News & Events

Dear PSC Members,

I hope this finds you well as the end of the semester approaches.

Like many of you, we are alarmed by the rapid resurgence of COVID-19 in New York City and concerned for the health and safety of our students, colleagues, and families. The PSC has consistently advocated sensible mask-wearing indoors at CUNY during the pandemic, regardless of vaccination status. We recognize the tradeoffs with respect to comfort and ease of communication, but also know that safety is paramount. On Tuesday, I contacted Chancellor Matos to strongly urge that mask-wearing be required once again at CUNY...

The CUNY Research Professors Bargaining Committee announced Friday, May 6 that their proposed contractual agreement with CUNY has been ratified—with a 100% yes vote! And the Research Professors’ ratification vote has set a PSC record for participation: 96% of eligible members voted. What a tremendous show of engagement and support! The agreement was approved by the CUNY Board of Trustees at their May 16 meeting.

The agreement ensures salary increases on par with other CUNY faculty, retroactive pay, codification of benefits that were at management’s discretion, and essential legal and workplace protections that come with union representation. The Research Professors, serving in a title that CUNY created many years ago outside our bargaining unit, are now part of our union, and their terms and conditions of employment are part of our contract.

PSC President James Davis and Secretary Penny Lewis sent a letter to all CUNY department chairs on Thursday, May 5 urging them to “consider the qualifications of CUNY’s excellent adjunct faculty” as they seek to fill the new full-time faculty lines won in the latest State budget. The letter is just part of a much larger effort to help “promote our talented, qualified faculty colleagues whose prospects for a full-time appointment have been curtailed by austerity conditions” while at the same time increasing the racial diversity of the full-time faculty. To help, get involved with your PSC chapter or the Committee for Adjuncts and Part-timers.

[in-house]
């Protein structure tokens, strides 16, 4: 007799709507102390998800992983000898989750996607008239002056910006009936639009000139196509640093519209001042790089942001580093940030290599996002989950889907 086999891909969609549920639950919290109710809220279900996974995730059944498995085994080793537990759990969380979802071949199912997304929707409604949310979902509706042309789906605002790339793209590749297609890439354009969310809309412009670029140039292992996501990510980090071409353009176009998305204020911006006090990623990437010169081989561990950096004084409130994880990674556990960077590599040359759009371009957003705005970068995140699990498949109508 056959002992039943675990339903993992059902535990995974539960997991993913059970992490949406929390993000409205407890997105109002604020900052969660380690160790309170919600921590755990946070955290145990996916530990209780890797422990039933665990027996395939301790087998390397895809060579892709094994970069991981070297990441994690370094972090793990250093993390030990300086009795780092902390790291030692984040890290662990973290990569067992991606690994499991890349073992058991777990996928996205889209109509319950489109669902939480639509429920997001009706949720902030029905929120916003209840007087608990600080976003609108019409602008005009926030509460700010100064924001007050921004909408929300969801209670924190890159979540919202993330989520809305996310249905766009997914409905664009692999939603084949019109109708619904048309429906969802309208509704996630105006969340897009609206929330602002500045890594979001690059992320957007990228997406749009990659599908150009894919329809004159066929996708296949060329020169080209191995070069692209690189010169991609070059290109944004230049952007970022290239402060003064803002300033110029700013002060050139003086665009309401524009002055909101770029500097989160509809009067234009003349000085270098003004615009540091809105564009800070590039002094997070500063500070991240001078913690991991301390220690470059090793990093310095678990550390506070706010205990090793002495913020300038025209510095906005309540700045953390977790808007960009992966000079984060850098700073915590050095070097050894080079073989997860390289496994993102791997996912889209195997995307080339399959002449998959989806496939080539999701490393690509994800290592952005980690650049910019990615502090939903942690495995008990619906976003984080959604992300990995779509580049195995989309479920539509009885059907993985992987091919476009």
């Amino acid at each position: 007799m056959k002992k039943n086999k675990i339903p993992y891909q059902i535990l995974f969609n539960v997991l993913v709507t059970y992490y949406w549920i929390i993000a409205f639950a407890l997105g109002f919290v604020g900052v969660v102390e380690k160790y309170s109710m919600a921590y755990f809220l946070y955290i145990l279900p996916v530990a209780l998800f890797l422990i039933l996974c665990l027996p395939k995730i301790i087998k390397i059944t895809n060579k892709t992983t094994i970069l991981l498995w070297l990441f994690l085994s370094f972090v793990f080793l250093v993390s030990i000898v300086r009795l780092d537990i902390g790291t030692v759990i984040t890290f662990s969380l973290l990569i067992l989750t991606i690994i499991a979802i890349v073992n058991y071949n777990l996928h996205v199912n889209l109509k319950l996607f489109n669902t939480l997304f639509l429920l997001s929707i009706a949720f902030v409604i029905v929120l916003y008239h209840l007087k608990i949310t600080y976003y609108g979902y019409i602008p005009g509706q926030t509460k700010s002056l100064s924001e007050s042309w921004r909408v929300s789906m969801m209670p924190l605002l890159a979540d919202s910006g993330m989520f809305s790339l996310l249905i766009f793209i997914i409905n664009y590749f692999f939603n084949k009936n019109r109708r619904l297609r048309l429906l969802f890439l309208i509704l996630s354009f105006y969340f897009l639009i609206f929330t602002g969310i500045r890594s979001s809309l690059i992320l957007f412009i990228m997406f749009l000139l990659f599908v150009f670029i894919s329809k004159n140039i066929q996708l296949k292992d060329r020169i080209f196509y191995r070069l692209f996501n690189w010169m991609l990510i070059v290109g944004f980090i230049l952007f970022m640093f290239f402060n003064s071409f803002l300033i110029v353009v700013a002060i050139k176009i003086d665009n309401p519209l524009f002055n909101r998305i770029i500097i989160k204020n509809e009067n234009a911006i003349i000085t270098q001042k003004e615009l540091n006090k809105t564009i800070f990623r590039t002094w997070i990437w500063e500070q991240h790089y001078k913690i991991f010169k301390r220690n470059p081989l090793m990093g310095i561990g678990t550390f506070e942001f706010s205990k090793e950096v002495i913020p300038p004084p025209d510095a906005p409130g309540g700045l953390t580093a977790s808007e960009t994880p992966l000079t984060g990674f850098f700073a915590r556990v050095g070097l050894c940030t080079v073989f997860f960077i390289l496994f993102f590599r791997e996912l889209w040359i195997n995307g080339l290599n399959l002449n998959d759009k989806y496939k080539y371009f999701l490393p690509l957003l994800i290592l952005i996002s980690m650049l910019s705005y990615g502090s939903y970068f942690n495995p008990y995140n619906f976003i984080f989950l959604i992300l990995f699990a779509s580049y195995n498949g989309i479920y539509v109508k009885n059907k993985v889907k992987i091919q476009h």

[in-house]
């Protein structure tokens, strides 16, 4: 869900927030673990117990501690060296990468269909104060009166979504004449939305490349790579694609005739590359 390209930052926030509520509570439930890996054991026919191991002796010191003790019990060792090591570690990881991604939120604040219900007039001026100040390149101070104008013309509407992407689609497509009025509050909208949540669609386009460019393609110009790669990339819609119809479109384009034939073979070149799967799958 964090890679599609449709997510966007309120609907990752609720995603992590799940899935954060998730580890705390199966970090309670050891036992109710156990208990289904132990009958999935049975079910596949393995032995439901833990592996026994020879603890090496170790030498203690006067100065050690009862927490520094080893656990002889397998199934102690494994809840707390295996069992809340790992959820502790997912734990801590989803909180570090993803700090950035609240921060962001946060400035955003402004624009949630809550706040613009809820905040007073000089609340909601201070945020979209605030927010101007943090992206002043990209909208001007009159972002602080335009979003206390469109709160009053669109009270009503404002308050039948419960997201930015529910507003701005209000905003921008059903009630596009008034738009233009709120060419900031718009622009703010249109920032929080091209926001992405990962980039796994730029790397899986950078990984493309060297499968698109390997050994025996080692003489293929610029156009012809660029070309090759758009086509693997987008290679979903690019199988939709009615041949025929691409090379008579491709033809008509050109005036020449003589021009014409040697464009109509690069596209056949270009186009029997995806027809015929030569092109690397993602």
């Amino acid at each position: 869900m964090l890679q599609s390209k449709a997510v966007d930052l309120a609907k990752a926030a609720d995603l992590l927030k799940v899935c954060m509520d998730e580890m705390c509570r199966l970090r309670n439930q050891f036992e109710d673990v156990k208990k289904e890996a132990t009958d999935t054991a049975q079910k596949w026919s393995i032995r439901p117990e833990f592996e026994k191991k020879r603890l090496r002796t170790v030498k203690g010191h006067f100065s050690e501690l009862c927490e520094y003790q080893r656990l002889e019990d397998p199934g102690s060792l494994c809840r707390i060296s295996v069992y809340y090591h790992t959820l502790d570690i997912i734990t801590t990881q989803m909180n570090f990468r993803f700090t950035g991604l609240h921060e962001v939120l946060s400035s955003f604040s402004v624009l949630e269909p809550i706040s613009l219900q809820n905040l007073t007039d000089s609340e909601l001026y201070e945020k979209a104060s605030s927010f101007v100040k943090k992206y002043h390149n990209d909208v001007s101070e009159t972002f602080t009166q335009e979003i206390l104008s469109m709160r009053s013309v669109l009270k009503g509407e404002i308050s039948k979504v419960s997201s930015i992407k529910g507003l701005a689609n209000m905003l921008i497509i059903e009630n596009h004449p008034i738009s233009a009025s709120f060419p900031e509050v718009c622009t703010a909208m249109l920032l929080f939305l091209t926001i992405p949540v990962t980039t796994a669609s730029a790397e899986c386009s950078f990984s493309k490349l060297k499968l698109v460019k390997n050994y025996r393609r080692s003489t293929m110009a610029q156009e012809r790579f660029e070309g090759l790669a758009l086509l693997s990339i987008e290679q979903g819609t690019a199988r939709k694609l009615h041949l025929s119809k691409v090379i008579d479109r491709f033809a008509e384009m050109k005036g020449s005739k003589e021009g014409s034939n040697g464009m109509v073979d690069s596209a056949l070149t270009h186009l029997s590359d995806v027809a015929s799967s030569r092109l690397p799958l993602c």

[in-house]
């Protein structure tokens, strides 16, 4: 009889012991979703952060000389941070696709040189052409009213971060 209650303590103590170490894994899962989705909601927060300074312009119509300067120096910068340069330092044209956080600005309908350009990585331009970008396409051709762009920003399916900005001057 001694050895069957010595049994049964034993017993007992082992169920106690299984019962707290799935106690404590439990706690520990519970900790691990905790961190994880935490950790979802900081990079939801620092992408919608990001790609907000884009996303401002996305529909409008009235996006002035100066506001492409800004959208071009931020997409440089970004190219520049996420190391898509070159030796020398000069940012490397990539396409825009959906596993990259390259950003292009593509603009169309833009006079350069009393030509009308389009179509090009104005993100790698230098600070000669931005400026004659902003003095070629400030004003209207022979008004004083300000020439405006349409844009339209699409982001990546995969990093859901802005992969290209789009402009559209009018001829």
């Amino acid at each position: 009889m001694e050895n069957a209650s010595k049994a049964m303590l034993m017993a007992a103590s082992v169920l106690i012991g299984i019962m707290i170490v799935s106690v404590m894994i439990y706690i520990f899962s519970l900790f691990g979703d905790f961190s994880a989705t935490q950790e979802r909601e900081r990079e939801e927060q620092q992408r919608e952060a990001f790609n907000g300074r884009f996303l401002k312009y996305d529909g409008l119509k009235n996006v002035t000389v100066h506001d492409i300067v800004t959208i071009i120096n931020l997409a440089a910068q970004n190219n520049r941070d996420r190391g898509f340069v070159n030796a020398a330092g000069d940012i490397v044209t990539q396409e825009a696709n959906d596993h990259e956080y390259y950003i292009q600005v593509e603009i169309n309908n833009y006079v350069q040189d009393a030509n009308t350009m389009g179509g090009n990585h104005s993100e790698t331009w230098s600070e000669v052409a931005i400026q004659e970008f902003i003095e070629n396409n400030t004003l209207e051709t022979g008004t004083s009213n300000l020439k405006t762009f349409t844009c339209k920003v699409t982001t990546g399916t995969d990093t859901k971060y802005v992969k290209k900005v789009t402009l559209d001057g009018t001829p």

May 3, 2022

In 2004 our union endorsed the March for Women's Lives, aimed at keeping abortion safe and legal in the United States. Nearly 20 years later, in the greatest setback to women's rights we have seen in our lifetime, the Supreme Court is set to overturn the constitutional right of people who are pregnant to make their own reproductive choices. As we have done before, labor must stand unequivocally with women in this country, and around the world, who must have the right to control their own bodies. We urge PSC members who are able to join the demonstration called today, at 5:00 pm at Foley Square, and from there continue to join efforts to reverse this attack on women's rights.

After years of pressure from the PSC, UUP and NYSUT, the New York State Education Department has finally dropped the onerous education teacher performance assessment (edTPA) requirement for teacher certification.

While we await final details about the New York State fiscal year 2023 enacted budget, I want to provide a preliminary report and congratulate everyone who participated in this year’s extraordinary budget campaign. From the huge marches in the city, to the rallies and press conferences in Albany, to the thousands of letters, phone calls, and tweets, your advocacy made the difference this year!

PSC members elevated the New Deal for CUNY, and our perseverance and sense of possibility raised public awareness and pressure on elected officials to support public higher education. As a result, while it doesn’t include all that we wanted, this state budget represents the largest year-over-year increase in funding to CUNY in decades, breaking with the austerity of recent years, and setting us on a path to make critical advances.